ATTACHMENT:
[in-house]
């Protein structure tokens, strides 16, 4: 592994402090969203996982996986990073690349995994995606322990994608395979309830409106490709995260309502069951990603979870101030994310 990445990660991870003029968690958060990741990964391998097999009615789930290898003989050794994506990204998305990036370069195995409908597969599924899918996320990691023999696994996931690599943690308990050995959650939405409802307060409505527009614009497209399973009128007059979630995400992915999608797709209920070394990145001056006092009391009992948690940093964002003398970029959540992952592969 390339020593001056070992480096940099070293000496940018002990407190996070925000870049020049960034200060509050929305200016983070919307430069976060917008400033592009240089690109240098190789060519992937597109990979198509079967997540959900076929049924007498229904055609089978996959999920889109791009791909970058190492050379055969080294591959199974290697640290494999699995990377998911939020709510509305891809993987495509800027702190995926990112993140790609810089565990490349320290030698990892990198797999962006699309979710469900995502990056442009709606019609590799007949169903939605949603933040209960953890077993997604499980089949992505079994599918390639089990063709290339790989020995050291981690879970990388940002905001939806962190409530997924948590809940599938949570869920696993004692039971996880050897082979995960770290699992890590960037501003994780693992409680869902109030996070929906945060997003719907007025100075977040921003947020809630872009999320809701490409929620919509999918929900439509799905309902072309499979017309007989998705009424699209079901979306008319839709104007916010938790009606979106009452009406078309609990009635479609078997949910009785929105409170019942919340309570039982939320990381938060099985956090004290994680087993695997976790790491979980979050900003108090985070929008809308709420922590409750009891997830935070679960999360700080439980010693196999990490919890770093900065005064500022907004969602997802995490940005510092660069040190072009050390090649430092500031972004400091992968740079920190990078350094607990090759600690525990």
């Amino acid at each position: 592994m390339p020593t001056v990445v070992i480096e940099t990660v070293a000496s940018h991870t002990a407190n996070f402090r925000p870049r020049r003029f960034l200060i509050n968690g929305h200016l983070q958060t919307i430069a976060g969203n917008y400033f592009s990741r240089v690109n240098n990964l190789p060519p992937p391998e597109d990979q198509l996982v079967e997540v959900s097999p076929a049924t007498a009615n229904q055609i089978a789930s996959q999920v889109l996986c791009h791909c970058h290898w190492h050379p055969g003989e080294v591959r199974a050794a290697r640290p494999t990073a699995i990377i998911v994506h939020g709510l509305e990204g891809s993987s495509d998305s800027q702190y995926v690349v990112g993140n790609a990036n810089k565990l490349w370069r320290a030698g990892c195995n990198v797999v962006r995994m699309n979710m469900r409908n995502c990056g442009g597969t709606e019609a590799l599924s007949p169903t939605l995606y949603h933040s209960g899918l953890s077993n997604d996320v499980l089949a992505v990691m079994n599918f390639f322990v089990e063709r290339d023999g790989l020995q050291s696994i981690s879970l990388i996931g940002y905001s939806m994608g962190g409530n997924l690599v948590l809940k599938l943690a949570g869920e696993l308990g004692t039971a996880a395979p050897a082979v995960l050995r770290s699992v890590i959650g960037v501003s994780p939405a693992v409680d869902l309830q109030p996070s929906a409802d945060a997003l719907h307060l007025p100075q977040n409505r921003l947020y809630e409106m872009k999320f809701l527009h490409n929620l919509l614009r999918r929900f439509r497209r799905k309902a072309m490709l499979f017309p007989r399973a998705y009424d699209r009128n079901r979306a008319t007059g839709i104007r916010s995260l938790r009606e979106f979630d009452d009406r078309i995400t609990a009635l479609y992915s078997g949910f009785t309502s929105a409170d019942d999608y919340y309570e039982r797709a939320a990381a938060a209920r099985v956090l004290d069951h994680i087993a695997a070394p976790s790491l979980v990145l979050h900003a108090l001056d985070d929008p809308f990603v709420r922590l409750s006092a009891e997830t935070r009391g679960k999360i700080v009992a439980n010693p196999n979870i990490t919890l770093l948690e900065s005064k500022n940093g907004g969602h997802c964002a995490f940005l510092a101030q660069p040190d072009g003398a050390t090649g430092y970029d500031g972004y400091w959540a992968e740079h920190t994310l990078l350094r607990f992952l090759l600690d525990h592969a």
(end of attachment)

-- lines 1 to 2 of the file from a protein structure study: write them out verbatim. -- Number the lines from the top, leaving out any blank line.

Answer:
[in-house]
């Protein structure tokens, strides 16, 4: 592994402090969203996982996986990073690349995994995606322990994608395979309830409106490709995260309502069951990603979870101030994310 990445990660991870003029968690958060990741990964391998097999009615789930290898003989050794994506990204998305990036370069195995409908597969599924899918996320990691023999696994996931690599943690308990050995959650939405409802307060409505527009614009497209399973009128007059979630995400992915999608797709209920070394990145001056006092009391009992948690940093964002003398970029959540992952592969 390339020593001056070992480096940099070293000496940018002990407190996070925000870049020049960034200060509050929305200016983070919307430069976060917008400033592009240089690109240098190789060519992937597109990979198509079967997540959900076929049924007498229904055609089978996959999920889109791009791909970058190492050379055969080294591959199974290697640290494999699995990377998911939020709510509305891809993987495509800027702190995926990112993140790609810089565990490349320290030698990892990198797999962006699309979710469900995502990056442009709606019609590799007949169903939605949603933040209960953890077993997604499980089949992505079994599918390639089990063709290339790989020995050291981690879970990388940002905001939806962190409530997924948590809940599938949570869920696993004692039971996880050897082979995960770290699992890590960037501003994780693992409680869902109030996070929906945060997003719907007025100075977040921003947020809630872009999320809701490409929620919509999918929900439509799905309902072309499979017309007989998705009424699209079901979306008319839709104007916010938790009606979106009452009406078309609990009635479609078997949910009785929105409170019942919340309570039982939320990381938060099985956090004290994680087993695997976790790491979980979050900003108090985070929008809308709420922590409750009891997830935070679960999360700080439980010693196999990490919890770093900065005064500022907004969602997802995490940005510092660069040190072009050390090649430092500031972004400091992968740079920190990078350094607990090759600690525990």